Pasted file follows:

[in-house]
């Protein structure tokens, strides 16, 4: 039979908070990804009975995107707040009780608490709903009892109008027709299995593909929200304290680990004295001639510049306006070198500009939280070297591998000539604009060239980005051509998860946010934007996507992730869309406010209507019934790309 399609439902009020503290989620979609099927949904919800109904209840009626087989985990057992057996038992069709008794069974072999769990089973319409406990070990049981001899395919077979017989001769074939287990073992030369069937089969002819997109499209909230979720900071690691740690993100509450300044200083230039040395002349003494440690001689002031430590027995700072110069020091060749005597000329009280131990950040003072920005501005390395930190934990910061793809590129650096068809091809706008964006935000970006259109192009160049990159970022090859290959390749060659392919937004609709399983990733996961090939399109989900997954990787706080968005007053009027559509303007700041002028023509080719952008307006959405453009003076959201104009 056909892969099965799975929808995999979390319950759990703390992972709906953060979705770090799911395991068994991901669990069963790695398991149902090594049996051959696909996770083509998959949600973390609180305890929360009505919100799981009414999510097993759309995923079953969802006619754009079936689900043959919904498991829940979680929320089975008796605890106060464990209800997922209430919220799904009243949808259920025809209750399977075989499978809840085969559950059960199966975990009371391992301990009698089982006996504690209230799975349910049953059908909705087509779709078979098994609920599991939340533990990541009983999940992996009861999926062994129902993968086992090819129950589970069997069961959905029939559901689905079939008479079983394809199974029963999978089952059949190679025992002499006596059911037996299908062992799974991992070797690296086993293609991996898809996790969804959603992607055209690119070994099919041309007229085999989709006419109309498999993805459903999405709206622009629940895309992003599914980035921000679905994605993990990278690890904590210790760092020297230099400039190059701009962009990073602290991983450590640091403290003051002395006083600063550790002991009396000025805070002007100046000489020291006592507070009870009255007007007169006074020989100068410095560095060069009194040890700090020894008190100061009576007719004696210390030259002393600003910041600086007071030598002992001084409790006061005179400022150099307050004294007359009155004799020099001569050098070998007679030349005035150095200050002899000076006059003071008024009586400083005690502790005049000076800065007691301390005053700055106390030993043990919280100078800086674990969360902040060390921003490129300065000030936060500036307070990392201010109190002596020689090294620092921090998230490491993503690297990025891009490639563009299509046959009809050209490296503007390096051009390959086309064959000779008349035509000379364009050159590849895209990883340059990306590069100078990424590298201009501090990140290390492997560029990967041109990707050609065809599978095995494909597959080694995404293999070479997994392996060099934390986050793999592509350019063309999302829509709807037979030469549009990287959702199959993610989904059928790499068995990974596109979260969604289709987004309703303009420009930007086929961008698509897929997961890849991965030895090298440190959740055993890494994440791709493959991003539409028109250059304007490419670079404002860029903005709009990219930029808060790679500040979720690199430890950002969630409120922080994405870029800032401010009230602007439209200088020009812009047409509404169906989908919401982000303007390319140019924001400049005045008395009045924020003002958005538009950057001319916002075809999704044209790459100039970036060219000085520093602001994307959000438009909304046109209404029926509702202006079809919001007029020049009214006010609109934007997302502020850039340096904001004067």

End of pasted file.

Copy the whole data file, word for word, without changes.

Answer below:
[in-house]
């Protein structure tokens, strides 16, 4: 039979908070990804009975995107707040009780608490709903009892109008027709299995593909929200304290680990004295001639510049306006070198500009939280070297591998000539604009060239980005051509998860946010934007996507992730869309406010209507019934790309 399609439902009020503290989620979609099927949904919800109904209840009626087989985990057992057996038992069709008794069974072999769990089973319409406990070990049981001899395919077979017989001769074939287990073992030369069937089969002819997109499209909230979720900071690691740690993100509450300044200083230039040395002349003494440690001689002031430590027995700072110069020091060749005597000329009280131990950040003072920005501005390395930190934990910061793809590129650096068809091809706008964006935000970006259109192009160049990159970022090859290959390749060659392919937004609709399983990733996961090939399109989900997954990787706080968005007053009027559509303007700041002028023509080719952008307006959405453009003076959201104009 056909892969099965799975929808995999979390319950759990703390992972709906953060979705770090799911395991068994991901669990069963790695398991149902090594049996051959696909996770083509998959949600973390609180305890929360009505919100799981009414999510097993759309995923079953969802006619754009079936689900043959919904498991829940979680929320089975008796605890106060464990209800997922209430919220799904009243949808259920025809209750399977075989499978809840085969559950059960199966975990009371391992301990009698089982006996504690209230799975349910049953059908909705087509779709078979098994609920599991939340533990990541009983999940992996009861999926062994129902993968086992090819129950589970069997069961959905029939559901689905079939008479079983394809199974029963999978089952059949190679025992002499006596059911037996299908062992799974991992070797690296086993293609991996898809996790969804959603992607055209690119070994099919041309007229085999989709006419109309498999993805459903999405709206622009629940895309992003599914980035921000679905994605993990990278690890904590210790760092020297230099400039190059701009962009990073602290991983450590640091403290003051002395006083600063550790002991009396000025805070002007100046000489020291006592507070009870009255007007007169006074020989100068410095560095060069009194040890700090020894008190100061009576007719004696210390030259002393600003910041600086007071030598002992001084409790006061005179400022150099307050004294007359009155004799020099001569050098070998007679030349005035150095200050002899000076006059003071008024009586400083005690502790005049000076800065007691301390005053700055106390030993043990919280100078800086674990969360902040060390921003490129300065000030936060500036307070990392201010109190002596020689090294620092921090998230490491993503690297990025891009490639563009299509046959009809050209490296503007390096051009390959086309064959000779008349035509000379364009050159590849895209990883340059990306590069100078990424590298201009501090990140290390492997560029990967041109990707050609065809599978095995494909597959080694995404293999070479997994392996060099934390986050793999592509350019063309999302829509709807037979030469549009990287959702199959993610989904059928790499068995990974596109979260969604289709987004309703303009420009930007086929961008698509897929997961890849991965030895090298440190959740055993890494994440791709493959991003539409028109250059304007490419670079404002860029903005709009990219930029808060790679500040979720690199430890950002969630409120922080994405870029800032401010009230602007439209200088020009812009047409509404169906989908919401982000303007390319140019924001400049005045008395009045924020003002958005538009950057001319916002075809999704044209790459100039970036060219000085520093602001994307959000438009909304046109209404029926509702202006079809919001007029020049009214006010609109934007997302502020850039340096904001004067």